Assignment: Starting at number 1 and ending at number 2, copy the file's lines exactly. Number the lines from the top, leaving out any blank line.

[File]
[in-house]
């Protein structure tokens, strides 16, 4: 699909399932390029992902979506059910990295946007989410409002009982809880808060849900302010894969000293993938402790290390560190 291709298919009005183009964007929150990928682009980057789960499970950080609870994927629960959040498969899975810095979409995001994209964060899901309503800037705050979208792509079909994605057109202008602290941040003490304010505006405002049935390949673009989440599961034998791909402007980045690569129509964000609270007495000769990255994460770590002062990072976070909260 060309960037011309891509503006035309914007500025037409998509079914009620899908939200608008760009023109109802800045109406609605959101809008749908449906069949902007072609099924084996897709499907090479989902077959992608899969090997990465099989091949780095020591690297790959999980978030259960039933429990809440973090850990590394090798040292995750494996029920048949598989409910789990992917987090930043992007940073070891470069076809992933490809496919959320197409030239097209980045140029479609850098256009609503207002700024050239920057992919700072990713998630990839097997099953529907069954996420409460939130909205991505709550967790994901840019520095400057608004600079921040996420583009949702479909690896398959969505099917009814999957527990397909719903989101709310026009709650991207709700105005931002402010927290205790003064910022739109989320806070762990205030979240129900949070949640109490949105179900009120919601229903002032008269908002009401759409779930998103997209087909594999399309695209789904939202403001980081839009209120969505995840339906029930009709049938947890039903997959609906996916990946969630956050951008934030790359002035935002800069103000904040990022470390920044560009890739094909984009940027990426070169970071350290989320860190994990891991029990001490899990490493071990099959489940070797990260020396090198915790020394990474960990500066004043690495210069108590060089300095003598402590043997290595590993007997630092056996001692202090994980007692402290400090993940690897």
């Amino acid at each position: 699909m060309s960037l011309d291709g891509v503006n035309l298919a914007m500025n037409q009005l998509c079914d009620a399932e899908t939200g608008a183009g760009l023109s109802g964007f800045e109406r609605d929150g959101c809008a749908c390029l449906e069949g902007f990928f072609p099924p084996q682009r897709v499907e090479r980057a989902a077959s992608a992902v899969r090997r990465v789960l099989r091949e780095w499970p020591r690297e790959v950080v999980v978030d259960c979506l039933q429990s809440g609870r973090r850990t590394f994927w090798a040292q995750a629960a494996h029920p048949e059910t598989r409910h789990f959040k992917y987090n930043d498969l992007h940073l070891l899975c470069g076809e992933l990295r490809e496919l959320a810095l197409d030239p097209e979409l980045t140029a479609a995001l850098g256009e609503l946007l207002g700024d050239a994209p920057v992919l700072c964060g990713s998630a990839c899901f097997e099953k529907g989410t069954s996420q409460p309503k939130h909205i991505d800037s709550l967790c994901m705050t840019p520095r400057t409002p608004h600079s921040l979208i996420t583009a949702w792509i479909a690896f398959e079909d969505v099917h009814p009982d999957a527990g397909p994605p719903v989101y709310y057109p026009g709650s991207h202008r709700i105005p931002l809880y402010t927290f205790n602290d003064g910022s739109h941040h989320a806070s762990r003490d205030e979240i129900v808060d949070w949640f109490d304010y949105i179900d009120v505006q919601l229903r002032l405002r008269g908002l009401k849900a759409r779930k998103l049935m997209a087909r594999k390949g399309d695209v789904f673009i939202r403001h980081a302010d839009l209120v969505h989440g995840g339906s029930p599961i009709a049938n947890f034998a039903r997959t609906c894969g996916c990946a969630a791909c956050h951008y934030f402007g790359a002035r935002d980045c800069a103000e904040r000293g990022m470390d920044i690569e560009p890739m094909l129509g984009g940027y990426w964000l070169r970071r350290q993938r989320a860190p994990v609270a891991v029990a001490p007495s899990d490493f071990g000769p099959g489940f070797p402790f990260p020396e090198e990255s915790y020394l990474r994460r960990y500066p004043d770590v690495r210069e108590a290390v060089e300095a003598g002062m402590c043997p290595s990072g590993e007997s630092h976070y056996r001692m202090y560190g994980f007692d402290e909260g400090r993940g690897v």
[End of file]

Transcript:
[in-house]
């Protein structure tokens, strides 16, 4: 699909399932390029992902979506059910990295946007989410409002009982809880808060849900302010894969000293993938402790290390560190 291709298919009005183009964007929150990928682009980057789960499970950080609870994927629960959040498969899975810095979409995001994209964060899901309503800037705050979208792509079909994605057109202008602290941040003490304010505006405002049935390949673009989440599961034998791909402007980045690569129509964000609270007495000769990255994460770590002062990072976070909260 060309960037011309891509503006035309914007500025037409998509079914009620899908939200608008760009023109109802800045109406609605959101809008749908449906069949902007072609099924084996897709499907090479989902077959992608899969090997990465099989091949780095020591690297790959999980978030259960039933429990809440973090850990590394090798040292995750494996029920048949598989409910789990992917987090930043992007940073070891470069076809992933490809496919959320197409030239097209980045140029479609850098256009609503207002700024050239920057992919700072990713998630990839097997099953529907069954996420409460939130909205991505709550967790994901840019520095400057608004600079921040996420583009949702479909690896398959969505099917009814999957527990397909719903989101709310026009709650991207709700105005931002402010927290205790003064910022739109989320806070762990205030979240129900949070949640109490949105179900009120919601229903002032008269908002009401759409779930998103997209087909594999399309695209789904939202403001980081839009209120969505995840339906029930009709049938947890039903997959609906996916990946969630956050951008934030790359002035935002800069103000904040990022470390920044560009890739094909984009940027990426070169970071350290989320860190994990891991029990001490899990490493071990099959489940070797990260020396090198915790020394990474960990500066004043690495210069108590060089300095003598402590043997290595590993007997630092056996001692202090994980007692402290400090993940690897």